Spongebob, Tom Brady, & cow 'rape': The 5 most insane academic works of 2019
- Campus Reform reported on a number of eyebrow-raising academic works in 2019.
- We rounded up the 5 most insane studies of the year.
Academic publications have historically been revered as bastions of intellectual rigor, and “peer-reviewed” analysis, but are increasingly becoming home to what would have once been considered fringe or radical ideological viewpoints, arguably fueled by political persuasions.
Campus Reform reported on a number of these instances in 2019. Here are just a few of the most outrageous.
University of Washington professor Holly Barker published an article titled “Unsettling Spongebob and the Legacies of Violence on Bikini Bottom” to express her distaste for the yellow sponge character and his sea-faring friends. Her chief complaint was that the series bases its fictional setting on the nonfictional location of Bikini Atoll, a coral reef in the Marshall Islands used by the U.S. military for nuclear testing during the Cold War. She says Spongebob, as an “American” seems to have no regard for the usage of nuclear warfare and occupying land that does not belong to him. Barker stresses that the fictional lagoon is representative of violence against indigenous people, driven out by colonial powers.
Economics professor Linda Thunstrom led a study at the University of Wyoming to place a monetary value on “thoughts and prayers." She used victims from Hurricane Florence, as well as other individuals who experienced hardship in North Carolina to answer the question of how much Christians, agnostics, and atheist victims would be willing to pay for thoughts and prayers from various sources. Thunstrom’s observation of the perceived values led her to the conclusion that “the welfare of atheists and agnostics is reduced by such gestures as sending thoughts and prayers.” Thunstrom told Campus Reform that considering offering thoughts and prayers to a victim of a crisis, “you may want to adjust your response to people’s hardships depending on their religious affiliation.”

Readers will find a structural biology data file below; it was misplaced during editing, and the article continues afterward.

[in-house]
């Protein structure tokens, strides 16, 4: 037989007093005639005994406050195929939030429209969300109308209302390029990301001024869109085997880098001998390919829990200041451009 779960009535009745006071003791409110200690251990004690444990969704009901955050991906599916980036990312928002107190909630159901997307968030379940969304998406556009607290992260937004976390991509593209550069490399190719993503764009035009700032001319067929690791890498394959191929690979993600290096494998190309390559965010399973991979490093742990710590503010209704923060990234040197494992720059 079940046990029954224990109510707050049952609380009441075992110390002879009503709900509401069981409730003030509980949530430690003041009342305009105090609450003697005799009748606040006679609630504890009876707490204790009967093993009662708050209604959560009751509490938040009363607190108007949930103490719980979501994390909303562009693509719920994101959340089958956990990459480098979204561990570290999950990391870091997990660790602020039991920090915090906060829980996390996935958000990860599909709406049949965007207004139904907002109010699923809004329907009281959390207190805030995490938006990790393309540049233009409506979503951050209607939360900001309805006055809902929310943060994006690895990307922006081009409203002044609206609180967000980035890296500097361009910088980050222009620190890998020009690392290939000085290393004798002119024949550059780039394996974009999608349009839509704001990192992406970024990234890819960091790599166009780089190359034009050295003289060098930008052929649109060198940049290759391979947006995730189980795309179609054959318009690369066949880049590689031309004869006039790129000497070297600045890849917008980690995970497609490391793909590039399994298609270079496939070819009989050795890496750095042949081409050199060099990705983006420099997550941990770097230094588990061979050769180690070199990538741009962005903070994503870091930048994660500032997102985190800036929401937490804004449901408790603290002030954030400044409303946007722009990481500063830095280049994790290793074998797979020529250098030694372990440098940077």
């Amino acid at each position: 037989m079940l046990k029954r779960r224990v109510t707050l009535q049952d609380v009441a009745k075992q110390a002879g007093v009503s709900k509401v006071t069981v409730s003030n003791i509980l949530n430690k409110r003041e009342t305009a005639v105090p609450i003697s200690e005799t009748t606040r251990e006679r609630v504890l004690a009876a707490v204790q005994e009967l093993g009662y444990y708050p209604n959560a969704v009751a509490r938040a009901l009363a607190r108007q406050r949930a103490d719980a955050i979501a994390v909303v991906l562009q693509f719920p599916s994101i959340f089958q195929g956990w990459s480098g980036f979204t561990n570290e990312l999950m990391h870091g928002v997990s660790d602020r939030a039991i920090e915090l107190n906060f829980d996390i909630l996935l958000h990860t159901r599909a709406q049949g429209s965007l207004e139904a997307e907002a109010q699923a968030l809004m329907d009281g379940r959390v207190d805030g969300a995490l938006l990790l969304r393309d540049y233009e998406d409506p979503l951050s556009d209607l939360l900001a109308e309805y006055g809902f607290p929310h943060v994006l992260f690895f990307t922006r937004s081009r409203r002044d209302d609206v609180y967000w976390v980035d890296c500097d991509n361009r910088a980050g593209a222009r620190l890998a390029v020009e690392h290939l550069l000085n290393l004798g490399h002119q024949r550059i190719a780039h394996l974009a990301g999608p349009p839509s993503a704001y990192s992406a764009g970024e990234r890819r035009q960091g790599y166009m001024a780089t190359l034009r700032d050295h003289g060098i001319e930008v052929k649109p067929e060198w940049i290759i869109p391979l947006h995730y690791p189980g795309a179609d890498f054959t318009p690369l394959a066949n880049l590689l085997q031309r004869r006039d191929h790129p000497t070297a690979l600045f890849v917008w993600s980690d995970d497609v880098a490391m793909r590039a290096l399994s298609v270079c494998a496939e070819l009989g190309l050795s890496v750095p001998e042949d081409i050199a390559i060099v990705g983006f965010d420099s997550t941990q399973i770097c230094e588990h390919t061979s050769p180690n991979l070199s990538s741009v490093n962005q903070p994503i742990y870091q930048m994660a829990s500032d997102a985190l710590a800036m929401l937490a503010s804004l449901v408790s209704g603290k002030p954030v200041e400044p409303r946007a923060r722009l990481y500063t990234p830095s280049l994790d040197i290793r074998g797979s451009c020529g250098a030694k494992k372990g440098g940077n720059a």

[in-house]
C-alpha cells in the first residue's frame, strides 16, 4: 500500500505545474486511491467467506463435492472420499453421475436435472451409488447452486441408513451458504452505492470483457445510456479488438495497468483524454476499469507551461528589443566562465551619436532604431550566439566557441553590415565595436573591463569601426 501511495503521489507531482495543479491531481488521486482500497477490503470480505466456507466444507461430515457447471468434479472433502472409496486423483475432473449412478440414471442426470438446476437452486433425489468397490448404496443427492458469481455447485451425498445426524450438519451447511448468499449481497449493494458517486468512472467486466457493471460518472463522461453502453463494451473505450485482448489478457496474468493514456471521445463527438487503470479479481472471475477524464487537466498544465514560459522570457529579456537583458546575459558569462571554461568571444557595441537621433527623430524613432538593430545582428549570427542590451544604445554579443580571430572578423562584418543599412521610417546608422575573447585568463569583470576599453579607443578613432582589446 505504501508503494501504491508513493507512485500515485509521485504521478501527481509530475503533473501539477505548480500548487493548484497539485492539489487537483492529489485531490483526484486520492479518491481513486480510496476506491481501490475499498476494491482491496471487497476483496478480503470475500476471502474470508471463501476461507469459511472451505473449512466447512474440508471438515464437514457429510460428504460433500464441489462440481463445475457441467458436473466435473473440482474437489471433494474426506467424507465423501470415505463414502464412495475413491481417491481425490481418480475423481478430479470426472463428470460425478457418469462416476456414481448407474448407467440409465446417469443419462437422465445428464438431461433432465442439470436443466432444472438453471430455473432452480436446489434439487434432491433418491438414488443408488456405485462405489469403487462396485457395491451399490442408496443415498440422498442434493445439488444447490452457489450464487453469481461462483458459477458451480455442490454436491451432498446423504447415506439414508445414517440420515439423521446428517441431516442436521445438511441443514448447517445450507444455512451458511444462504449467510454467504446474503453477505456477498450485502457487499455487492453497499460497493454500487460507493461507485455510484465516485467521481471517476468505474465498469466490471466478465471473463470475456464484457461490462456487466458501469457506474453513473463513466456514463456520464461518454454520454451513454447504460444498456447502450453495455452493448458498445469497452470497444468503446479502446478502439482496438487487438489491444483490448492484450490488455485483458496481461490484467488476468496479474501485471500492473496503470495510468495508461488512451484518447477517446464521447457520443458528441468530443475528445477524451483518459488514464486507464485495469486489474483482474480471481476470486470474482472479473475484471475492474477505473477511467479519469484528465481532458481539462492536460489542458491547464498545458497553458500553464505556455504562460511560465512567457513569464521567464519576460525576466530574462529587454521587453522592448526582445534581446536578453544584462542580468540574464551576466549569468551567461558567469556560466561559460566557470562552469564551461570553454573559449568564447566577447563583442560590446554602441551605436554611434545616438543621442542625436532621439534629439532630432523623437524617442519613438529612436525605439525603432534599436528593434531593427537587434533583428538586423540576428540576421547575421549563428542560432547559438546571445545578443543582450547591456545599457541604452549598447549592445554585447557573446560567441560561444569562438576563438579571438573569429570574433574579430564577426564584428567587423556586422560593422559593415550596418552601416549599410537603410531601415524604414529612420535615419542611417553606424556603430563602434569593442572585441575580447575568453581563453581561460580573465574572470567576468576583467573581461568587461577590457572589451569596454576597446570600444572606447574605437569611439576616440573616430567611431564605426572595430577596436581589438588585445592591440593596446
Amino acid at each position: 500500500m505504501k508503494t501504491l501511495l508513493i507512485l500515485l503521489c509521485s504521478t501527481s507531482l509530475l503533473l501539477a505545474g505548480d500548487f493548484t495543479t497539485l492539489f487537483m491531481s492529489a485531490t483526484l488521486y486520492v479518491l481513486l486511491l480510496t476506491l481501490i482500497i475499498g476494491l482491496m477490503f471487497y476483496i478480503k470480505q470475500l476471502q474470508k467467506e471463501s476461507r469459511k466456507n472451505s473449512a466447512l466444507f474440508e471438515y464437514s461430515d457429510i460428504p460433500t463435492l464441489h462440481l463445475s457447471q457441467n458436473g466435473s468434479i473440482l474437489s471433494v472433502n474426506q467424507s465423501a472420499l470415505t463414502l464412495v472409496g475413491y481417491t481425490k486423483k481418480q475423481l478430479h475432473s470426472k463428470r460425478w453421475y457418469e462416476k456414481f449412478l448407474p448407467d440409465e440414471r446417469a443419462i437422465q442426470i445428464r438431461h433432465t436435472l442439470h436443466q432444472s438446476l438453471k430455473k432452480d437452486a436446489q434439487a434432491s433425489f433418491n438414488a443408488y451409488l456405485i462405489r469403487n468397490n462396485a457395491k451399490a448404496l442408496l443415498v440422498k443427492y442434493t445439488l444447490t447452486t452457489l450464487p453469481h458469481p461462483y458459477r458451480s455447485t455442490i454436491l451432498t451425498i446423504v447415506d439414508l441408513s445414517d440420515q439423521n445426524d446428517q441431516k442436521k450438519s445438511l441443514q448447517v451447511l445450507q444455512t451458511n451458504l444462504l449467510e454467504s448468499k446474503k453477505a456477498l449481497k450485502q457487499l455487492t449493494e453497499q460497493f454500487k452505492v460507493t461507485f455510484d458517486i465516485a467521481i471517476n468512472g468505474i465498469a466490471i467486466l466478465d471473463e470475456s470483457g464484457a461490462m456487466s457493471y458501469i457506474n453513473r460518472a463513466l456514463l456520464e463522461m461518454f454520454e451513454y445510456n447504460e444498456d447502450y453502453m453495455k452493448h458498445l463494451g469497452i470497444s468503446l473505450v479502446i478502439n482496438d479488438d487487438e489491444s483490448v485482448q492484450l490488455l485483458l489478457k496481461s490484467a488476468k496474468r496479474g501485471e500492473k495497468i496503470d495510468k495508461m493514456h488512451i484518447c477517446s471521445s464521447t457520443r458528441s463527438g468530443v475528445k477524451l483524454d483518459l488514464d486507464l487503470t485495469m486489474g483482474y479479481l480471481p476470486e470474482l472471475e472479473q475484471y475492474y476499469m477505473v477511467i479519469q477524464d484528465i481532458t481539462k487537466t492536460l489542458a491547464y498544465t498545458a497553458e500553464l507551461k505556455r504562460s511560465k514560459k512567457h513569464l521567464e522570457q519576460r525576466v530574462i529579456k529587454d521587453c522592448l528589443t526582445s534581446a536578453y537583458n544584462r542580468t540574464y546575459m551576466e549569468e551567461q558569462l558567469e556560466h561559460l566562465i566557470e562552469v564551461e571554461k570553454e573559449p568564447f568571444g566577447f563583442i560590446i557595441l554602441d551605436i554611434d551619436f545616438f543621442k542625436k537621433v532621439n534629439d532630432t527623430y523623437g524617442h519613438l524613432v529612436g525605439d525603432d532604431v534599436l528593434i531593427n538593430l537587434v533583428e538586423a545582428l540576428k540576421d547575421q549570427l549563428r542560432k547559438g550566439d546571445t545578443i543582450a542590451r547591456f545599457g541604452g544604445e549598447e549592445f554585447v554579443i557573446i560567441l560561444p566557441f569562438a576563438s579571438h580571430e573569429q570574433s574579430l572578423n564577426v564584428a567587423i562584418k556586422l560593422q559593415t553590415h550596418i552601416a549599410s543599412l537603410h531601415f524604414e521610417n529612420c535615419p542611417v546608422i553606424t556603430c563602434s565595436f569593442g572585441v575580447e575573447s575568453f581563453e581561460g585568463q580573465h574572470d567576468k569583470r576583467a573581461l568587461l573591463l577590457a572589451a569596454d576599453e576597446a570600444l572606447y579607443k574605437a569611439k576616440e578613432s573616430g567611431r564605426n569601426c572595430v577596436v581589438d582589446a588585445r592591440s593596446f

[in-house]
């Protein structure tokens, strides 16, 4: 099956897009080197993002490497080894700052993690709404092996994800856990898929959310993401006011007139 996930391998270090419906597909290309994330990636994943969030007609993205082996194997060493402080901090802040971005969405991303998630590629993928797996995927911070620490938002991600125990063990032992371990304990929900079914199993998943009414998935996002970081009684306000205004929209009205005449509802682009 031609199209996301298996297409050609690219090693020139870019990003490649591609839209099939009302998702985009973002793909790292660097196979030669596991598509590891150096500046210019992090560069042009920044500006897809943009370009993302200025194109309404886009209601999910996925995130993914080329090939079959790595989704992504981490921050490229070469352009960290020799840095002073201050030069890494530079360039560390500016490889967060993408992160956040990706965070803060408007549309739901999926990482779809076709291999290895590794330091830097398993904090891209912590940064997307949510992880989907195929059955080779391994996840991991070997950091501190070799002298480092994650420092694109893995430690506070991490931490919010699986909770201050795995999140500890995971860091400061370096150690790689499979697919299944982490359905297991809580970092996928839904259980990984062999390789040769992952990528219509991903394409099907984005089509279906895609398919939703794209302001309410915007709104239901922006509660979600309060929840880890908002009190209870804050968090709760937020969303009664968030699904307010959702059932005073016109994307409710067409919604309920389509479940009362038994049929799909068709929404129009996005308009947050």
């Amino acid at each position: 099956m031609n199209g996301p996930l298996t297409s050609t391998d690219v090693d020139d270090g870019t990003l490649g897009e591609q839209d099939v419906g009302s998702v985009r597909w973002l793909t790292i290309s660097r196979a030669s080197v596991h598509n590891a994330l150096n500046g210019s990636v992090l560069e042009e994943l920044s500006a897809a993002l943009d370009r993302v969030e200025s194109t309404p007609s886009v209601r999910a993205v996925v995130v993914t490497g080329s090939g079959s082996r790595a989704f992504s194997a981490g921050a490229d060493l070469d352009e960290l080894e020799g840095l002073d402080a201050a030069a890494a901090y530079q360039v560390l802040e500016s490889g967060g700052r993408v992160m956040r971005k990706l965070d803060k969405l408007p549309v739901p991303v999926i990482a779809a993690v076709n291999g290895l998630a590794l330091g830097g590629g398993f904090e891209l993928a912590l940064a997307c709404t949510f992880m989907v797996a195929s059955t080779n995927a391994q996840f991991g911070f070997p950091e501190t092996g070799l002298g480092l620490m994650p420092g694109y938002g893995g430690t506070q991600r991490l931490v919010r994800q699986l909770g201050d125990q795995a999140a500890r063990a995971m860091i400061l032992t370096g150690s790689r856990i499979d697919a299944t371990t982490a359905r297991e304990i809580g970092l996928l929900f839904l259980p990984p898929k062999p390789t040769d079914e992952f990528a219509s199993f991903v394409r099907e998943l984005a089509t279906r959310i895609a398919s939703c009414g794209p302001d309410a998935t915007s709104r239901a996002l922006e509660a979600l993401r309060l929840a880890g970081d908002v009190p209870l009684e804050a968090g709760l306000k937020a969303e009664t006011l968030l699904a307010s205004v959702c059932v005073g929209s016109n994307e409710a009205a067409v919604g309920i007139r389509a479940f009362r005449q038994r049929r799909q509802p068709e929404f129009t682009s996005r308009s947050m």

English professor Kyle Kusz at the University of Rhode Island published a chapter this September about the supposed propagation of white supremacy by the New England Patriots quarterback Tom Brady. Kusz said that Brady gained his popularity during the “latest wave of white rage and white supremacy." The professor reasons that Brady often supports brands that would be considered “upscale” and the commercials he appears in make him appear superior to the viewer. Kusz relates an appearance of Brady in a 2015 commercial to something that would be seen in a Leni Reifenstahl’s Nazi Film, "Triumph des Willens." He also notes the fact that Brady takes “boys only trips” to the Kentucky Derby with a group of mostly white men, claiming that this shows that he advances white supremacy within his personal life.
An academic paper promoted at the College at Brockport State University of New York by the Women’s and Gender Studies program calls on society to reflect on the rampant “sexual exploitation” of dairy cows by the milk industry in order to “fully fight gendered oppression." Titled “Readying the Rape Rack, Feminism and the Exploitation of Non-Human Reproductive Systems,” the author questions whether milk is even beneficial to humans. The author encourages the reader to “place the importance of animals’ lives as equal to your own,” and address the plight of dairy cows similarly to women’s rights issues. The piece is aimed at discussing how the bodies of cows, specifically their reproductive system, have been poked and prodded at in “the same way women's health has been at stake for years.”
A study performed by New Mexico Tech professor Haoying Wang set out to analyze the environmental concerns of increasing border enforcement. The professor says that changes in vegetation near the border could contribute to climate change, and suggested that the heavy machinery used by Border Patrol and the length of time it would take to effect change near the border will also be detrimental to the environment. He argues that the actual act of illegal immigration has a less harmful impact on the environment than border enforcement.
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